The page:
The burial of controversial Zulu leader Mangosuthu Buthelezi, who was connected to a wave of fatal violence that signalled the end of apartheid in South Africa, was attended by thousands of people on Saturday, some of them were dressed in traditional warrior garb. People attended a tiny stadium in Ulundi, the former Zulu kingdom’s capital in eastern South Africa, to pay their respects to the party’s founder, Inkatha Freedom Party (IFP), who passed away on September 9 at the age of 95. In a eulogy, President Cyril Ramaphosa remarked, “The sun has set on an era and on a life that witnessed and had an impact on much of our country’s modern history. Before it was positioned on the pitch under a black canopy, mourners in black escorted a coffin draped in an animal hide and an IFP flag across a crimson carpet. Mourners sat around it; some wore traditional leopard skins and held spears and shields made of cow hides; others wore white IFP t-shirts with the late leader’s face on them. He viewed us Zulus collectively as a single entity. In order to attend the service, Bonga Makhoba, 31, claimed to have travelled 150 km (90 miles) and spent the night in his car.
“I just respect him, and I just want him to… rest in peace.”
The ceremony began in the morning and lasted until well into the afternoon. While other mourners honoured “Shenge,” as Buthelezi was called after his clan name, the IFP Women’s Brigade sang “he has led us this far” in Zulu.
Former presidents Jacob Zuma and Thabo Mbeki were among the attendees, who were seated in front of an altar beneath white marquees. Ramaphosa’s old boss Nelson Mandela and Buthelezi were rivals while they were leading talks to abolish white rule in South Africa. He had a protracted feud with the African National Congress (ANC), which was in power. Up until 1975, when he split out to found the Inkatha movement, the party had been as his political home. Born into a royal family, he represented the fierce and self-assured Zulu character to some while frequently acting as a warlord to others. Buthelezi was frequently seen as a supporter of the racist government in his capacity as premier of the “independent” homeland of KwaZulu, a construct of the apartheid administration. Allegations of working with the white administration to incite violence and undermine the ANC’s liberation movement plagued him, which he vehemently rejected.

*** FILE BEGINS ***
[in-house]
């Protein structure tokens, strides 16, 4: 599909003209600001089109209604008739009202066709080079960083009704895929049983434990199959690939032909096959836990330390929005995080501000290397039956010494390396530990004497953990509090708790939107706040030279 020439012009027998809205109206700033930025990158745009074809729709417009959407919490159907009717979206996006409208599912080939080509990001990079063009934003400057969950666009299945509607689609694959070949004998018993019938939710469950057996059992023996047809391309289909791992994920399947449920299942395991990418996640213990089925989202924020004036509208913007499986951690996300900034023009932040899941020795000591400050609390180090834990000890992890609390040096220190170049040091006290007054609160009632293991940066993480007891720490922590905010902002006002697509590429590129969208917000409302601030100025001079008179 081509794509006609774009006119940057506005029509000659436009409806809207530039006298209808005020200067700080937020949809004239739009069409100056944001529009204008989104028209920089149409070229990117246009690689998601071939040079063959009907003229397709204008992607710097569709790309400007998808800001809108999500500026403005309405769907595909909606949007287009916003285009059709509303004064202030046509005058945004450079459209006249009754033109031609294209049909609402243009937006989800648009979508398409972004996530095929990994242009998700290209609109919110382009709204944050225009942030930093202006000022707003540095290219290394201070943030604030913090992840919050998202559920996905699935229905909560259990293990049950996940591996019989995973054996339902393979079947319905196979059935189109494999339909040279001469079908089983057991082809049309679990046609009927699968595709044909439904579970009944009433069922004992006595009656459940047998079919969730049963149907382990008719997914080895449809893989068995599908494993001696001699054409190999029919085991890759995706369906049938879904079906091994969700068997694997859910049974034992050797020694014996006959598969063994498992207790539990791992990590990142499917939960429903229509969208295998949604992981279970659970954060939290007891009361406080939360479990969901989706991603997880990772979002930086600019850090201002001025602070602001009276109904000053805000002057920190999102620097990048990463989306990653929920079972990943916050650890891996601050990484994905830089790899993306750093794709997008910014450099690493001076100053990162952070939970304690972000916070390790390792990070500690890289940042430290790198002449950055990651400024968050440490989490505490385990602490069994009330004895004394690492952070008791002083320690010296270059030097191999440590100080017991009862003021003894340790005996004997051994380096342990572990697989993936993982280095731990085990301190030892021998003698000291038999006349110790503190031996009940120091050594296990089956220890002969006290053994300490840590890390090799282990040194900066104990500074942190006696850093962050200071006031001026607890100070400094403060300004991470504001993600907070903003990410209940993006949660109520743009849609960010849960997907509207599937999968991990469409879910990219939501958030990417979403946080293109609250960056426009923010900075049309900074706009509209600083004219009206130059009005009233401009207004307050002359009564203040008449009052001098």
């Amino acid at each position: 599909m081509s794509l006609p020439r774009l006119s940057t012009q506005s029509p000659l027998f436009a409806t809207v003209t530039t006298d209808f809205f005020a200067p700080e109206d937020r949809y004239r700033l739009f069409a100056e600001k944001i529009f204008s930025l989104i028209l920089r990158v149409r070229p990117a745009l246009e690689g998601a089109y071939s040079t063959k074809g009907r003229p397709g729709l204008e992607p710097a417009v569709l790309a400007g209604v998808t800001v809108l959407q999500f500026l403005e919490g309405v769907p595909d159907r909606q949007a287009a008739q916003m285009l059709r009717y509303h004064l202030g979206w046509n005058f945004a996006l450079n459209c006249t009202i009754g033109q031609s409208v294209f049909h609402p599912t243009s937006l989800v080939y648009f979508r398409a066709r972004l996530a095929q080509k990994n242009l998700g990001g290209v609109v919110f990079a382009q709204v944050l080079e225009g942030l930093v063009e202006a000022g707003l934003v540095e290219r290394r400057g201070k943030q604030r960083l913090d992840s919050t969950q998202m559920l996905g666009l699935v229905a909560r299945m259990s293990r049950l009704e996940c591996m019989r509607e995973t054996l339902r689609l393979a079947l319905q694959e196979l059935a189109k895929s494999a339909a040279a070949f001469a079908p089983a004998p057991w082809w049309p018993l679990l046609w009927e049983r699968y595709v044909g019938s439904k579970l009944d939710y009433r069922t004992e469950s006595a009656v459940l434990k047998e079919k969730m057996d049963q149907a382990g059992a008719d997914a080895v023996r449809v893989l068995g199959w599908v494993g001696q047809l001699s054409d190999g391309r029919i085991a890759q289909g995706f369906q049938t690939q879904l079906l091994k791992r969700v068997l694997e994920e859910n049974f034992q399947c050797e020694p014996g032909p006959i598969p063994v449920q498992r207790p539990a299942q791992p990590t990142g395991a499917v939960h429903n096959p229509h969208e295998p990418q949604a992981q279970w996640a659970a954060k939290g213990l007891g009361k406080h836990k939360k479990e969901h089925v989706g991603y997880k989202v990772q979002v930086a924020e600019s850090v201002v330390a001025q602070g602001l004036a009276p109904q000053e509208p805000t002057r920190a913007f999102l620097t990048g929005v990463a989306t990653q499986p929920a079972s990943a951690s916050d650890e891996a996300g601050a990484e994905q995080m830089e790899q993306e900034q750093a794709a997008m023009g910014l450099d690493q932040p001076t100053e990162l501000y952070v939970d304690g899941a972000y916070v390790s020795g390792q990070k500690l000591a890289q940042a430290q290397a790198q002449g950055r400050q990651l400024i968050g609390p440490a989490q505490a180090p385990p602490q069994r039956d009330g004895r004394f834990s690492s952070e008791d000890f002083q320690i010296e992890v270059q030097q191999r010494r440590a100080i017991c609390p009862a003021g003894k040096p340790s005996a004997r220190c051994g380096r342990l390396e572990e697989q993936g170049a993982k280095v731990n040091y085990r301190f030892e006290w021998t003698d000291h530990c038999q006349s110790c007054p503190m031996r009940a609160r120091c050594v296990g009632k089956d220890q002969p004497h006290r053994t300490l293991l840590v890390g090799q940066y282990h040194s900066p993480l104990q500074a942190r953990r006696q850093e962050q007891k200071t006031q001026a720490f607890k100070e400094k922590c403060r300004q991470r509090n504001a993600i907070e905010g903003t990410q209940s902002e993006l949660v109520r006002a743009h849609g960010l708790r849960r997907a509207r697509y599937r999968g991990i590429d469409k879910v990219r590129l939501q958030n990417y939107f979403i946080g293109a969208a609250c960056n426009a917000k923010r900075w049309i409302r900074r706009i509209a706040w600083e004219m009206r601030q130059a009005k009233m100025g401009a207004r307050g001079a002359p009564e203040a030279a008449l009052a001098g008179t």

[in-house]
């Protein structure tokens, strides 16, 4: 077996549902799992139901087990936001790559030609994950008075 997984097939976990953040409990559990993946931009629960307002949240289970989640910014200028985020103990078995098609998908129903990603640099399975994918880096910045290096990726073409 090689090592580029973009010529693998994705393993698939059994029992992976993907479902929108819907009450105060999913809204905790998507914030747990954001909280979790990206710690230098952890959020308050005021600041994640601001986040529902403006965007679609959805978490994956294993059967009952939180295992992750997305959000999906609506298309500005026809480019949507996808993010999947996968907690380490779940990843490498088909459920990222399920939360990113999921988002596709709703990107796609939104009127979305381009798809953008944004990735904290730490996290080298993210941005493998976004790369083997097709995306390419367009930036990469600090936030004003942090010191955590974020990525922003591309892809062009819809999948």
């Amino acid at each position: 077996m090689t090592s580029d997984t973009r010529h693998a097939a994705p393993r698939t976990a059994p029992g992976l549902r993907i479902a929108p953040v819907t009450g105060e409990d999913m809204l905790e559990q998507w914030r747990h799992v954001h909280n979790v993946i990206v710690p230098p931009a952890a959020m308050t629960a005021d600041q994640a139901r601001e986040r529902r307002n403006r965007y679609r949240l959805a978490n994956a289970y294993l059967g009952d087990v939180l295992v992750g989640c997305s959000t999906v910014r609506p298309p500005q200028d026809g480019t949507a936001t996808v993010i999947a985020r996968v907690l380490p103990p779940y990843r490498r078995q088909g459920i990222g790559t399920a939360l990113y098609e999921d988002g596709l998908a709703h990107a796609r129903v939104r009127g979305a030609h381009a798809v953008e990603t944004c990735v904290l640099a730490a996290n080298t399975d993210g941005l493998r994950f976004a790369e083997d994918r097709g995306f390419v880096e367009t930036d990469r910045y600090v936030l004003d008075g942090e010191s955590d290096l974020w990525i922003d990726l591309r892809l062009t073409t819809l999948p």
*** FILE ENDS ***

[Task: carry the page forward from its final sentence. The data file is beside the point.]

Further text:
About 12,000 people were killed in clashes between Inkatha supporters and opposing liberation organisations as tensions between the ANC and IFP grew in the lead-up to the democratic elections in 1994. When commenting about the violence, Ramaphosa acknowledged that he and Buthelezi “did not always agree,” but added that it was “not the day to point fingers and cast blame.” In Ramaphosa’s words, “South Africa might be a vastly different place today” if Buthelezi had not decided to vote at the last minute. In the national unity administration headed by Mandela, he was subsequently named minister of home affairs.
With a reputation for being an engaging speaker, Buthelezi went on to have one of the longest terms in the country’s legislature. His slim build and unique rectangular spectacles made him easily visible. His legacy is still debated despite the fact that he was regarded as a cultural guardian for the more than 11 million Zulus. Editor of the City Press newspaper Mondli Makhanya suggested that Buthelezi’s monument say “Chief apartheid collaborator and mass murderer.” For his admirers, who worshipped the ground he walked on, he is regarded in high esteem as a hero, according to The Sowetan, a daily paper that sprang from the liberation war. He would, however, “remain an abhorred figure in the eyes of those who suffered brutality and violence at the hands of his party henchmen.” Such critique was dismissed by the Prince Mangosuthu Buthelezi Foundation as “unspeakably evil” and “old lies”. Current IFP leader Velenkosini Hlabisa called Buthelezi a “giant of Africa” who was “unjustly vilified” for standing up for his beliefs during the funeral. “Everybody has their past but Buthelezi to me, he was the best,” said Fisokhule Buthelezi, 45, a distant relative wearing a black IFP beret, who sat on the stands.